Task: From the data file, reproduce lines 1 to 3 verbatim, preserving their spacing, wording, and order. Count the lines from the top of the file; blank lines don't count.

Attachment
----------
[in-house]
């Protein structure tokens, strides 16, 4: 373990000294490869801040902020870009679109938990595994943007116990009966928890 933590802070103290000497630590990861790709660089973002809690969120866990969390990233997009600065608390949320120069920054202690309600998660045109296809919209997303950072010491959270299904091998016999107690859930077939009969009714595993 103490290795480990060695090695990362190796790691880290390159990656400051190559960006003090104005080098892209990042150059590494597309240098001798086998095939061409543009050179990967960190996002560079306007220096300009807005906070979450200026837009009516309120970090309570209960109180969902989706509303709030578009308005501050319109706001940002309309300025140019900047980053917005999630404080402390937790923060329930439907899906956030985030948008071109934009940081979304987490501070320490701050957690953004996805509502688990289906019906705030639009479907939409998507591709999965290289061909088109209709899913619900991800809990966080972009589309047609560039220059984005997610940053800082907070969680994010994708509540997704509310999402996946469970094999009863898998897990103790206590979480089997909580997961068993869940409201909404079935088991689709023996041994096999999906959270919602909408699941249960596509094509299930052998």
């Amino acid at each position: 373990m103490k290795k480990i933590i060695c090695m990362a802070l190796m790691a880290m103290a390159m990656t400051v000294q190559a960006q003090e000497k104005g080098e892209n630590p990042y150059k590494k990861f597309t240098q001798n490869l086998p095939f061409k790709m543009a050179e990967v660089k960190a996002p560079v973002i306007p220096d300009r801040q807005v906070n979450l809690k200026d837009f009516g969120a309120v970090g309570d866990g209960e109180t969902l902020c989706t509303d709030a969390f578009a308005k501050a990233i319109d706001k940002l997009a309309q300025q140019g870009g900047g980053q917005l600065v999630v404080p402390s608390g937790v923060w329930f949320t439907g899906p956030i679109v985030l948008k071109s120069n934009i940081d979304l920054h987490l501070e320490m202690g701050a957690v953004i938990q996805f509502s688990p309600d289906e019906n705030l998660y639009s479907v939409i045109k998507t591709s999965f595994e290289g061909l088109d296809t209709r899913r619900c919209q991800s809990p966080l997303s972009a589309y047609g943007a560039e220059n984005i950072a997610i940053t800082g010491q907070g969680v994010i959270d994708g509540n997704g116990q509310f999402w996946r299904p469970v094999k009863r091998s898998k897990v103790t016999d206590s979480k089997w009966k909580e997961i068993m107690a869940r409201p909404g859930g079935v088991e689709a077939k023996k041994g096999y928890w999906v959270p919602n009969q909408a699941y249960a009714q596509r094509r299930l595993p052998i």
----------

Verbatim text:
[in-house]
């Protein structure tokens, strides 16, 4: 373990000294490869801040902020870009679109938990595994943007116990009966928890 933590802070103290000497630590990861790709660089973002809690969120866990969390990233997009600065608390949320120069920054202690309600998660045109296809919209997303950072010491959270299904091998016999107690859930077939009969009714595993 103490290795480990060695090695990362190796790691880290390159990656400051190559960006003090104005080098892209990042150059590494597309240098001798086998095939061409543009050179990967960190996002560079306007220096300009807005906070979450200026837009009516309120970090309570209960109180969902989706509303709030578009308005501050319109706001940002309309300025140019900047980053917005999630404080402390937790923060329930439907899906956030985030948008071109934009940081979304987490501070320490701050957690953004996805509502688990289906019906705030639009479907939409998507591709999965290289061909088109209709899913619900991800809990966080972009589309047609560039220059984005997610940053800082907070969680994010994708509540997704509310999402996946469970094999009863898998897990103790206590979480089997909580997961068993869940409201909404079935088991689709023996041994096999999906959270919602909408699941249960596509094509299930052998």
């Amino acid at each position: 373990m103490k290795k480990i933590i060695c090695m990362a802070l190796m790691a880290m103290a390159m990656t400051v000294q190559a960006q003090e000497k104005g080098e892209n630590p990042y150059k590494k990861f597309t240098q001798n490869l086998p095939f061409k790709m543009a050179e990967v660089k960190a996002p560079v973002i306007p220096d300009r801040q807005v906070n979450l809690k200026d837009f009516g969120a309120v970090g309570d866990g209960e109180t969902l902020c989706t509303d709030a969390f578009a308005k501050a990233i319109d706001k940002l997009a309309q300025q140019g870009g900047g980053q917005l600065v999630v404080p402390s608390g937790v923060w329930f949320t439907g899906p956030i679109v985030l948008k071109s120069n934009i940081d979304l920054h987490l501070e320490m202690g701050a957690v953004i938990q996805f509502s688990p309600d289906e019906n705030l998660y639009s479907v939409i045109k998507t591709s999965f595994e290289g061909l088109d296809t209709r899913r619900c919209q991800s809990p966080l997303s972009a589309y047609g943007a560039e220059n984005i950072a997610i940053t800082g010491q907070g969680v994010i959270d994708g509540n997704g116990q509310f999402w996946r299904p469970v094999k009863r091998s898998k897990v103790t016999d206590s979480k089997w009966k909580e997961i068993m107690a869940r409201p909404g859930g079935v088991e689709a077939k023996k041994g096999y928890w999906v959270p919602n009969q909408a699941y249960a009714q596509r094509r299930l595993p052998i």